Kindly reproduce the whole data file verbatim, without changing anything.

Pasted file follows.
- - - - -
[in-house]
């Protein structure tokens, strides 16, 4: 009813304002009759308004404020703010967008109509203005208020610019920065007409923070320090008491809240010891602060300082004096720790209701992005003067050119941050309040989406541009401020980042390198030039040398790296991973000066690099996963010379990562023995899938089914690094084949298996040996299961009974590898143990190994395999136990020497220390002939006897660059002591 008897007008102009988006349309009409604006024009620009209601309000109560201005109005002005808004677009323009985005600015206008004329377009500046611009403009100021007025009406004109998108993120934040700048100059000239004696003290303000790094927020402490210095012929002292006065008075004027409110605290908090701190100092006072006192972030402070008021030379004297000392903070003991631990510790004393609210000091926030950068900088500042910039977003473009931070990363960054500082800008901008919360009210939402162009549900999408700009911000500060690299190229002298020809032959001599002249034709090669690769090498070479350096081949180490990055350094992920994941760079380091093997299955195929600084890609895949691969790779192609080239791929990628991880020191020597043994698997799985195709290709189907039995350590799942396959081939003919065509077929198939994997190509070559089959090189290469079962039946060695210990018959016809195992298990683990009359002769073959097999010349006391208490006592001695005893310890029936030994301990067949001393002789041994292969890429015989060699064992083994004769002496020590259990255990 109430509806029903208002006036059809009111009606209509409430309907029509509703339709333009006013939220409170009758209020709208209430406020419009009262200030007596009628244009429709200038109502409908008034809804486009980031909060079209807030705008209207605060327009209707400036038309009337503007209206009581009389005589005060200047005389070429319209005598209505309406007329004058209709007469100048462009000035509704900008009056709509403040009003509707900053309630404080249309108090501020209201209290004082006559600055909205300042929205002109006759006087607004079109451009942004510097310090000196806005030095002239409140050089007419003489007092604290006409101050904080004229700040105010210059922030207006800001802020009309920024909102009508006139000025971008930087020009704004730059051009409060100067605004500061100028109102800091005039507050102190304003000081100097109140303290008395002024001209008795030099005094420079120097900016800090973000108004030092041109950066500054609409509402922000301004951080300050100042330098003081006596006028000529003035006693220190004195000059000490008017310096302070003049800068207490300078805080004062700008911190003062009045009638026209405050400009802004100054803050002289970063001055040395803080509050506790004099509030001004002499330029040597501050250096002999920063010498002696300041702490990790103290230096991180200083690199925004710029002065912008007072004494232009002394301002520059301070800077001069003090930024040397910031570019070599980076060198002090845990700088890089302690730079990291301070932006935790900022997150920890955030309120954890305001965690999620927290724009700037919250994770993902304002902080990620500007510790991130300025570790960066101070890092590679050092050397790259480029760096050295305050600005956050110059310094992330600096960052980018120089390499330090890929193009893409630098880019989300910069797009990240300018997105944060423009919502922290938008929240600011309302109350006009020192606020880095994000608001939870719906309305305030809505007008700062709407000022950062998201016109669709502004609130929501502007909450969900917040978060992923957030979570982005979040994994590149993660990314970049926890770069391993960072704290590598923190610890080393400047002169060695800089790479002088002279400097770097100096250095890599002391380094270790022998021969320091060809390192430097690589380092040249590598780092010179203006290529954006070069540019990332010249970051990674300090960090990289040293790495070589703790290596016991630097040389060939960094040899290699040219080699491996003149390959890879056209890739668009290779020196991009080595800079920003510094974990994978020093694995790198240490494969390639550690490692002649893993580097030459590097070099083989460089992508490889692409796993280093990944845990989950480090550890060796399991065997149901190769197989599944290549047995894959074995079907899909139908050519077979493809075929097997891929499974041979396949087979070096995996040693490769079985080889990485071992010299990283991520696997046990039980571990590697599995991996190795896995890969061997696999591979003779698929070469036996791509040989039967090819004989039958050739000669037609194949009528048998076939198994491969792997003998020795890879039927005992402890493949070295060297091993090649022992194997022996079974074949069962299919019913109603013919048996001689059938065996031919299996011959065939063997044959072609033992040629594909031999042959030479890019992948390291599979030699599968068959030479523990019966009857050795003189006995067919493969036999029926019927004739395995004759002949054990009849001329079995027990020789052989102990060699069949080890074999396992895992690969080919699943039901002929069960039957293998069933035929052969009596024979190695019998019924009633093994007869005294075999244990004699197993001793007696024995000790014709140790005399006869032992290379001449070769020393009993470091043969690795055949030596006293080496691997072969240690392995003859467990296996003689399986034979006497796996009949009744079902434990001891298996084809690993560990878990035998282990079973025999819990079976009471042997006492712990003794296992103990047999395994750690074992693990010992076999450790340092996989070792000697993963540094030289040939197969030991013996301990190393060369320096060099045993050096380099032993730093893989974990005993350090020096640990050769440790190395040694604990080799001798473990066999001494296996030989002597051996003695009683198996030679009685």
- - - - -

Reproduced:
[in-house]
């Protein structure tokens, strides 16, 4: 009813304002009759308004404020703010967008109509203005208020610019920065007409923070320090008491809240010891602060300082004096720790209701992005003067050119941050309040989406541009401020980042390198030039040398790296991973000066690099996963010379990562023995899938089914690094084949298996040996299961009974590898143990190994395999136990020497220390002939006897660059002591 008897007008102009988006349309009409604006024009620009209601309000109560201005109005002005808004677009323009985005600015206008004329377009500046611009403009100021007025009406004109998108993120934040700048100059000239004696003290303000790094927020402490210095012929002292006065008075004027409110605290908090701190100092006072006192972030402070008021030379004297000392903070003991631990510790004393609210000091926030950068900088500042910039977003473009931070990363960054500082800008901008919360009210939402162009549900999408700009911000500060690299190229002298020809032959001599002249034709090669690769090498070479350096081949180490990055350094992920994941760079380091093997299955195929600084890609895949691969790779192609080239791929990628991880020191020597043994698997799985195709290709189907039995350590799942396959081939003919065509077929198939994997190509070559089959090189290469079962039946060695210990018959016809195992298990683990009359002769073959097999010349006391208490006592001695005893310890029936030994301990067949001393002789041994292969890429015989060699064992083994004769002496020590259990255990 109430509806029903208002006036059809009111009606209509409430309907029509509703339709333009006013939220409170009758209020709208209430406020419009009262200030007596009628244009429709200038109502409908008034809804486009980031909060079209807030705008209207605060327009209707400036038309009337503007209206009581009389005589005060200047005389070429319209005598209505309406007329004058209709007469100048462009000035509704900008009056709509403040009003509707900053309630404080249309108090501020209201209290004082006559600055909205300042929205002109006759006087607004079109451009942004510097310090000196806005030095002239409140050089007419003489007092604290006409101050904080004229700040105010210059922030207006800001802020009309920024909102009508006139000025971008930087020009704004730059051009409060100067605004500061100028109102800091005039507050102190304003000081100097109140303290008395002024001209008795030099005094420079120097900016800090973000108004030092041109950066500054609409509402922000301004951080300050100042330098003081006596006028000529003035006693220190004195000059000490008017310096302070003049800068207490300078805080004062700008911190003062009045009638026209405050400009802004100054803050002289970063001055040395803080509050506790004099509030001004002499330029040597501050250096002999920063010498002696300041702490990790103290230096991180200083690199925004710029002065912008007072004494232009002394301002520059301070800077001069003090930024040397910031570019070599980076060198002090845990700088890089302690730079990291301070932006935790900022997150920890955030309120954890305001965690999620927290724009700037919250994770993902304002902080990620500007510790991130300025570790960066101070890092590679050092050397790259480029760096050295305050600005956050110059310094992330600096960052980018120089390499330090890929193009893409630098880019989300910069797009990240300018997105944060423009919502922290938008929240600011309302109350006009020192606020880095994000608001939870719906309305305030809505007008700062709407000022950062998201016109669709502004609130929501502007909450969900917040978060992923957030979570982005979040994994590149993660990314970049926890770069391993960072704290590598923190610890080393400047002169060695800089790479002088002279400097770097100096250095890599002391380094270790022998021969320091060809390192430097690589380092040249590598780092010179203006290529954006070069540019990332010249970051990674300090960090990289040293790495070589703790290596016991630097040389060939960094040899290699040219080699491996003149390959890879056209890739668009290779020196991009080595800079920003510094974990994978020093694995790198240490494969390639550690490692002649893993580097030459590097070099083989460089992508490889692409796993280093990944845990989950480090550890060796399991065997149901190769197989599944290549047995894959074995079907899909139908050519077979493809075929097997891929499974041979396949087979070096995996040693490769079985080889990485071992010299990283991520696997046990039980571990590697599995991996190795896995890969061997696999591979003779698929070469036996791509040989039967090819004989039958050739000669037609194949009528048998076939198994491969792997003998020795890879039927005992402890493949070295060297091993090649022992194997022996079974074949069962299919019913109603013919048996001689059938065996031919299996011959065939063997044959072609033992040629594909031999042959030479890019992948390291599979030699599968068959030479523990019966009857050795003189006995067919493969036999029926019927004739395995004759002949054990009849001329079995027990020789052989102990060699069949080890074999396992895992690969080919699943039901002929069960039957293998069933035929052969009596024979190695019998019924009633093994007869005294075999244990004699197993001793007696024995000790014709140790005399006869032992290379001449070769020393009993470091043969690795055949030596006293080496691997072969240690392995003859467990296996003689399986034979006497796996009949009744079902434990001891298996084809690993560990878990035998282990079973025999819990079976009471042997006492712990003794296992103990047999395994750690074992693990010992076999450790340092996989070792000697993963540094030289040939197969030991013996301990190393060369320096060099045993050096380099032993730093893989974990005993350090020096640990050769440790190395040694604990080799001798473990066999001494296996030989002597051996003695009683198996030679009685």